Name: Acerola

What happens if I miss a dose?

Take the missed dose as soon as you remember. Skip the missed dose if it is almost time for your next scheduled dose. Do not take extra medicine to make up the missed dose.

Usual Pediatric Dose for Dietary Supplement

Oral, IM, IV, subcutaneously: 35 to 100 mg/day.


Some injectable products may contain sulfites which may cause allergic-type, including anaphylactic-type, reactions in some patients.

Products containing benzyl alcohol are considered contraindicated for use in infants.


Ascorbic acid is dialyzable and supplementation may be necessary. There are no data on the precise supplementation dose needed; however, one author recommends <= 500 mg orally daily.


Acerola provides natural vitamin C and other useful vitamins and minerals. It is used as an antioxidant as well as an antifungal agent. Other uses include as an astringent and for diarrhea, dysentery, hepatitis, and fever, although clinical trials are lacking.

Adverse Reactions

Large doses may produce GI distress. Prolonged, massive dosage may predispose to formation of renal calculi.


Acerola (previously M. punicifolia L.) is native to the West Indies, but is also found in northern South America, Central America, Texas, and Florida. It grows as small shrubs or trees from 5 to 15 m in height. The branches are brittle and the leaves are glossy and dark to light green. The 5-petaled flowers range from pink to white in color. Acerola fruit is cherry-like, 3-lobed, bright red, and 1 to 2 cm in diameter, containing several small seeds. Mature fruits are soft, pleasant-tasting, and contain 80% juice. The fruits deteriorate rapidly once removed from the tree. 1 , 2 , 3


1. Leung AY, Foster S. Encyclopedia of Common Natural Ingredients Used in Food, Drugs, and Cosmetics . 2nd ed. New York, NY: J. Wiley and Sons; 1996:6-7.
4. Visentainer JV, Vieira OA, Matsushita M, de Souza NE. Vitamin C in Barbados cherry Malpighia glabra L. pulp submitted to processing and to different forms of storage. Arch Latinoam Nutr . 1998;48:256-259.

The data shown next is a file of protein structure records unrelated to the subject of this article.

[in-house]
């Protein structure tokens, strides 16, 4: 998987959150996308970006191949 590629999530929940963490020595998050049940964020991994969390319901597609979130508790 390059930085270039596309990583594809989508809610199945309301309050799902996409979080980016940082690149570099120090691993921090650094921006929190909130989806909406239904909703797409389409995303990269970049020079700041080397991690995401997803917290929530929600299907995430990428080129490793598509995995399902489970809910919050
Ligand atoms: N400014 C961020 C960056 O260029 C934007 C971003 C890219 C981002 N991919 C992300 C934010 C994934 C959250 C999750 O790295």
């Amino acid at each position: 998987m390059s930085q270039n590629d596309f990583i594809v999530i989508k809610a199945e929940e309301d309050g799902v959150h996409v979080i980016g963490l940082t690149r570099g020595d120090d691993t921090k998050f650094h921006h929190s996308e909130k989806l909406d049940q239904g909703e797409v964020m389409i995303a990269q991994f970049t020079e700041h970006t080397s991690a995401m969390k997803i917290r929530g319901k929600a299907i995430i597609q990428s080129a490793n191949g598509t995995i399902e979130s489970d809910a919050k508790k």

5. de Medeiros R. Proportion of ascorbic, dehydroascorbic and diketogulonic acids in green or ripe acerola ( Malpighia punicifolia ) [in Portuguese]. Rev Bras Med . 1969;26:398-400.
6. Leme J Jr, Fonseca H, Nogueira JN. Variation of ascorbic acid and beta-carotene content in lyophilized cherry from the West Indies ( Malpighia punicifolia L.) [in Portuguese]. Arch Latinoam Nutr . 1973;23:207-215.
8. Visentainer JV, Vieira OA, Matsushita M, de Souza NE. Physico-chemical characterization of acerola ( Malpighia glabra L.) produced in Maringa, Parana State, Brazil [in Portuguese]. Arch Latinoam Nutr . 1997;47:70-72.
9. Hwang J, Hodis HN, Sevanian A. Soy and alfalfa phytoestrogen extracts become potent low-density lipoprotein antioxidants in the presence of acerola cherry extract. J Agric Food Chem . 2001;49:308-314.
10. Caceres A, Lopez B, Juarez X, del Aguila J, Garcia S. Plants used in Guatemala for the treatment of dermatophytic infections. 2. Evaluation of antifungal activity of seven American plants. J Ethnopharmacol . 1993;40:207-213.

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Ascorbic acid Breastfeeding Warnings

Ascorbic acid is excreted into human breast milk. The effects in the nursing infant are unknown. The manufacturer recommends that caution be used when administering ascorbic acid to nursing women.